by Anthony King
When you push play on a Jackie Chan-Sammo Hung joint you usually know what you're in for. A goofy story, laugh out loud comedy bits, some of the best action sequences you've ever seen, and, especially in Jackie-directed movies, a blooper reel during the end credits. Heart of Dragon (1985) gives you a heartfelt story, a couple comedic moments, a few great action sequences, and no ending outtakes. For some this may dissuade them from sitting down with the film. For all it would at least warrant a raised eyebrow. I implore you to watch Heart of Dragon.
Meanwhile, Tat's new boss Inspector Wong (Melvin Wong), assigns him to a case following a local crime syndicate led by Mr. Kim (James Tien) and his two aides-de-camp played by Dick Wei and Phillip Ko. Dodo accidentally gets his hands on a satchel of diamonds belonging to the baddies, and after a series of unfortunate circumstances, is kidnapped by the gangsters. Going against orders Tat and his crew go after the syndicate, and in true Sammo-Jackie style, the film climaxes with a brawl in a high rise construction site. While typically a film of this nature from these two stars of the Hong Kong film industry would end in an all-smiles freeze frame, the film has a sort-of coda where Tat actually has to face the consequences for his actions. The film ends in a prison scene montage of Tat suffering a broken heart, and Dodo living his life on the outside. Worry not, viewer, because the brothers are once again reunited at the very end.
This isn't to say the movie is void of incredible action sequences and stunts. When Dodo shows where he's hidden the diamonds, he's kicked over the edge of a small cliff. Sammo, doing his own stunts of course, does a backflip over the railing, landing on his back, and rolls down a steep incline through heavy brush. There's a long car/dirt bike chase that seems a bit out of place and a little long but is nevertheless amazing and fun as hell to watch. At the beginning, we see Jackie wielding a machine gun, something we've rarely, if ever, seen. The final battle scene between the cops and gang is full of incredible fight choreography, eye-popping stunts, and breathtaking cinematography and editing. The camera always seems to be moving, which was Sammo's intent since he primarily used a dolly for the entire end fight scenes. And we see Jackie straight up murder a guy with a pick axe. The drama may be heavy and plentiful, but the action doesn't so much take a backseat as it's just riding shotgun for this film.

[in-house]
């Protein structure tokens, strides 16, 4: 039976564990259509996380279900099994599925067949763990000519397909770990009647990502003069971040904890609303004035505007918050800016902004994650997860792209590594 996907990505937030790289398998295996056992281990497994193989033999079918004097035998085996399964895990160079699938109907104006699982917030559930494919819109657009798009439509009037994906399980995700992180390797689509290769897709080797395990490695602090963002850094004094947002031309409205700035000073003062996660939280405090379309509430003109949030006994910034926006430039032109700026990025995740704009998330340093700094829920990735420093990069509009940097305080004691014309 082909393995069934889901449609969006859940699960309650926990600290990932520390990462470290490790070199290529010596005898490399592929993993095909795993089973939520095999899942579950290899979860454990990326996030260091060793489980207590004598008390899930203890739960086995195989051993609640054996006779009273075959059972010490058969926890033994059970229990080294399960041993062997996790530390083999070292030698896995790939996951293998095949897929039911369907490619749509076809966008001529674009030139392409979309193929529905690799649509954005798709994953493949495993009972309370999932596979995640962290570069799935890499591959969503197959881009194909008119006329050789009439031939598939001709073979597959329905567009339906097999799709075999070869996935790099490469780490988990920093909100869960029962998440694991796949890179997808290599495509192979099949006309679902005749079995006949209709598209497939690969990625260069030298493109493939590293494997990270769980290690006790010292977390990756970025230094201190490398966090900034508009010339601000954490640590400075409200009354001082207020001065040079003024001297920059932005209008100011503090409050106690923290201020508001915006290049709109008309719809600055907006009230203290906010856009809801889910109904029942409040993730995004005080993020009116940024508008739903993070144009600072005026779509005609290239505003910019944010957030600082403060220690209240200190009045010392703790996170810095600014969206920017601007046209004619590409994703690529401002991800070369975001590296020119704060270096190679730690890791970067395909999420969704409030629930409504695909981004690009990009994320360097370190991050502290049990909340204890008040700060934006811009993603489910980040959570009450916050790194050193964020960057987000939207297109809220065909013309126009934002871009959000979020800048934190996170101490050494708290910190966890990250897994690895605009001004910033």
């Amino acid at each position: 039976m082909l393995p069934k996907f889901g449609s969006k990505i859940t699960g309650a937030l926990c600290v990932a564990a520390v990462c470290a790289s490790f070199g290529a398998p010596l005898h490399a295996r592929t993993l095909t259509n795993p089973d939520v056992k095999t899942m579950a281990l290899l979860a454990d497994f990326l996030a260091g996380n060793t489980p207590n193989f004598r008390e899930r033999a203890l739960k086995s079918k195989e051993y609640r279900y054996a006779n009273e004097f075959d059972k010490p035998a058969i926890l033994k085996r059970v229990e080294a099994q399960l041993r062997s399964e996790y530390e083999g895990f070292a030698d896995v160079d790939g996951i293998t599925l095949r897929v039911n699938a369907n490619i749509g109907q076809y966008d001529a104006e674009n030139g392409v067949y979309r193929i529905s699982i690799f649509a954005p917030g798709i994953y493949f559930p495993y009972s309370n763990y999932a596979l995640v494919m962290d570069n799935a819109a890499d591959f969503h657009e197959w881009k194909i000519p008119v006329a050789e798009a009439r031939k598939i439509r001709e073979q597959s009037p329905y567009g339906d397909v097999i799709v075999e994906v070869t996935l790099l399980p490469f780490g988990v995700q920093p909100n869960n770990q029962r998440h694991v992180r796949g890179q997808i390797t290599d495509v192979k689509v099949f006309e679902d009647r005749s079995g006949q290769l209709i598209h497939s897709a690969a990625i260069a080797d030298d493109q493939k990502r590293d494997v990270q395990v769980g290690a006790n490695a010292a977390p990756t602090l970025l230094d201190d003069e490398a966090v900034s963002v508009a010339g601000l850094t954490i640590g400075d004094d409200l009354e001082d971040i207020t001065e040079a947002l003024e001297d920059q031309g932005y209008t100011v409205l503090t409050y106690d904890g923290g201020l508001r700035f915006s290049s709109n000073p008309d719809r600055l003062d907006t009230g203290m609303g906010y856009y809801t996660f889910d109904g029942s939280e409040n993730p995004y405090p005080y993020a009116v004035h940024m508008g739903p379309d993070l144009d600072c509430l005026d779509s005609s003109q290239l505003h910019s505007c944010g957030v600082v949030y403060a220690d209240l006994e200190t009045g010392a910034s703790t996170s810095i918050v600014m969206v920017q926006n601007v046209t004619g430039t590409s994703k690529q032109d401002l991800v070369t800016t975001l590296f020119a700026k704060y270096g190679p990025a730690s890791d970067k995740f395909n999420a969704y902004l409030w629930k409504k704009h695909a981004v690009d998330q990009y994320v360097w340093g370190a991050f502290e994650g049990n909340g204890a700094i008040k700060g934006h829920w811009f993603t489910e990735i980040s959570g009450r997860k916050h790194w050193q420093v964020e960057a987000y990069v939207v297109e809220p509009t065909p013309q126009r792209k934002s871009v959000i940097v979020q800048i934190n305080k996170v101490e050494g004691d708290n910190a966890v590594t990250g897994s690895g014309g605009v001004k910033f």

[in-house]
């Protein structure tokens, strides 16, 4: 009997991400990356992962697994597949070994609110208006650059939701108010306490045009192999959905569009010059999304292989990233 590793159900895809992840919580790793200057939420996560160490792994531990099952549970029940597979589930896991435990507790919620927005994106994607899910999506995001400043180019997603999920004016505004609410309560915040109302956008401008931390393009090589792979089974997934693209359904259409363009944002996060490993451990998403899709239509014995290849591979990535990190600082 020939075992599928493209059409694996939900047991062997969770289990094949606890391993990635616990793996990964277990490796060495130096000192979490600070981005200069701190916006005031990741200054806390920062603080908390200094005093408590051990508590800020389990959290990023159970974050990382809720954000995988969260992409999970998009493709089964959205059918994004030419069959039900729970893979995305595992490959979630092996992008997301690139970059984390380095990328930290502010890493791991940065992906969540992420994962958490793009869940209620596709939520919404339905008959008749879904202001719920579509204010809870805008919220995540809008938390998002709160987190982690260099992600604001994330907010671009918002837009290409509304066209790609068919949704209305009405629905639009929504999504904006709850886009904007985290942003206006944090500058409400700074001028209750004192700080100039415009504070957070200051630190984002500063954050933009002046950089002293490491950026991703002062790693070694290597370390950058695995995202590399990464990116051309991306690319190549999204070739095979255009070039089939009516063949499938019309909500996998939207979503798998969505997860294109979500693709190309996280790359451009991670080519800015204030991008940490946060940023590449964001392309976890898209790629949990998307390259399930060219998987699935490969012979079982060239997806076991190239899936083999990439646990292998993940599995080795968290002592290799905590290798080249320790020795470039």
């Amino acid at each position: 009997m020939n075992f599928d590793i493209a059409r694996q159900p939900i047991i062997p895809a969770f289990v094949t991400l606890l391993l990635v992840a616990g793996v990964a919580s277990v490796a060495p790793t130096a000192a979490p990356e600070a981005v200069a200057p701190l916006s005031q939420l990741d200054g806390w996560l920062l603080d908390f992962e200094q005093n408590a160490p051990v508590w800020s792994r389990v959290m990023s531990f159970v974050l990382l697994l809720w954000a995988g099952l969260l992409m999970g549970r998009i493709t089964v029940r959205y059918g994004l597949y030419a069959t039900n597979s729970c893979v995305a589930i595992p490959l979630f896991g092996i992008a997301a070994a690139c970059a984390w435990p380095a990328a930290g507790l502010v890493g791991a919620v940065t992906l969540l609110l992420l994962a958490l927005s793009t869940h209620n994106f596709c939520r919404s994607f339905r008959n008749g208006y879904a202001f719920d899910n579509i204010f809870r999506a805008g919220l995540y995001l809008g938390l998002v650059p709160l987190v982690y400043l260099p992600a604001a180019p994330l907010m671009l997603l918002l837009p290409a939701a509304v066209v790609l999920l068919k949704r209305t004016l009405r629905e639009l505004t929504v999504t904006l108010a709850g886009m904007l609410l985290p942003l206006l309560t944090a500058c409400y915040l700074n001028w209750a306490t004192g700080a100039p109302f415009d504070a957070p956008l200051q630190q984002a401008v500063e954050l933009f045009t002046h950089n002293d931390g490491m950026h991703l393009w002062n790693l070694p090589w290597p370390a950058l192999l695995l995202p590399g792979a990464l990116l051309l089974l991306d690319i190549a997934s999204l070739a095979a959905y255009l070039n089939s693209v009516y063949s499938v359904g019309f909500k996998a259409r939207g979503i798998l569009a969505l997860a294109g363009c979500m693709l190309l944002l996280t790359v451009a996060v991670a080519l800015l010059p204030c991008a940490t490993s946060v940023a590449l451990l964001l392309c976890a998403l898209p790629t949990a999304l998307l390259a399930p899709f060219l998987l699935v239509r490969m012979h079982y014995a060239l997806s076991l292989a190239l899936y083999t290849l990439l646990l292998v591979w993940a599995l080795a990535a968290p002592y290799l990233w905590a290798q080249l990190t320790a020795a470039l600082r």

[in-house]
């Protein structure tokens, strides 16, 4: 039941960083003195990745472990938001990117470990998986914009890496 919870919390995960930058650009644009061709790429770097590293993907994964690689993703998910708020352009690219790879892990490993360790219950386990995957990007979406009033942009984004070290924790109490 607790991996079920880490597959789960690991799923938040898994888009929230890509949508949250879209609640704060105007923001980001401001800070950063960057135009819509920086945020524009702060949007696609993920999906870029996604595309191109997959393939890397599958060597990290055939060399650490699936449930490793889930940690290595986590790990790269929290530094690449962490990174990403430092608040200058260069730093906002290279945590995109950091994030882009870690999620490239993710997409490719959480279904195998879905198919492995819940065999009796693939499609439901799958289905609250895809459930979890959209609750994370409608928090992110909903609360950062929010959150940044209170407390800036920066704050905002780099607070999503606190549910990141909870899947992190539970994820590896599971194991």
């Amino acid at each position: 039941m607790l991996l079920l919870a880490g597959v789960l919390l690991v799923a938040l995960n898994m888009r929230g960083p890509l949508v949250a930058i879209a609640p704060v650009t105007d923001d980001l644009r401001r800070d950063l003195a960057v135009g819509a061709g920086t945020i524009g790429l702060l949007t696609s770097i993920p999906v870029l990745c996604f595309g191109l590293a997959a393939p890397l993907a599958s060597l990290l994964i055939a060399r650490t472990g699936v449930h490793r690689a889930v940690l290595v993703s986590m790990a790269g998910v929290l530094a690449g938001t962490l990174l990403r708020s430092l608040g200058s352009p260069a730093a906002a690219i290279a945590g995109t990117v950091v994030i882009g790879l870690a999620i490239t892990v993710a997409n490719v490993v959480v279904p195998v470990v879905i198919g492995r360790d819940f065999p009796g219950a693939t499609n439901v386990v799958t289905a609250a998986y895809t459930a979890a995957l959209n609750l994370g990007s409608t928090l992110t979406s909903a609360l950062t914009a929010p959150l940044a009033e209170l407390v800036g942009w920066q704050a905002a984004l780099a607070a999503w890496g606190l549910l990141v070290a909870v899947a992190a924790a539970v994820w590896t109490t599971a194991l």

While all that is well and good, the real reason to buy this edition is for the two different cuts of Heart of Dragon. The first is the original Hong Kong theatrical cut (91 min.) that is most known the world over. The second is the Japanese extended cut (98 min.) that includes a commentary by producer, consulting translator, and historian Frank Djeng and producer, writer, and Jackie Chan superfan FJ DeSanto. The Japanese cut of Heart of Dragon includes music sung by Jackie Chan, two big fight scenes completely cut from the Hong Kong version, and an end credits blooper reel (the only Sammo-directed/Jackie-starring movie that has it). The first of the two fight sequences takes place towards the beginning when Tat is assigned to take a strung out junkie to a methadone clinic. Two of Mr. Kim's thugs are inside, prepared to kill the junkie, and Tat must fight them off in typical Jackie fashion. The second fight scene occurs after Tat meets Jenny at her restaurant. Tat and his comrades fight a gang in the restaurant's parking lot in a scene that gives equal camera and stunt time to all participants. Mr. Djeng's and Mr. DeSanto's commentary is jam-packed with information on shooting locations, actors' filmographies, and, while there are times when the gushing becomes repetitive, it's incredibly thoughtful and helpful in pointing out what scenes are missing from the Hong Kong Version.
Blu-ray release date: April 11, 2023
91 minutes/98 minutes/1985
PCM Mono (Cantonese, English, Mandarin)
Subtitles: English (SDH)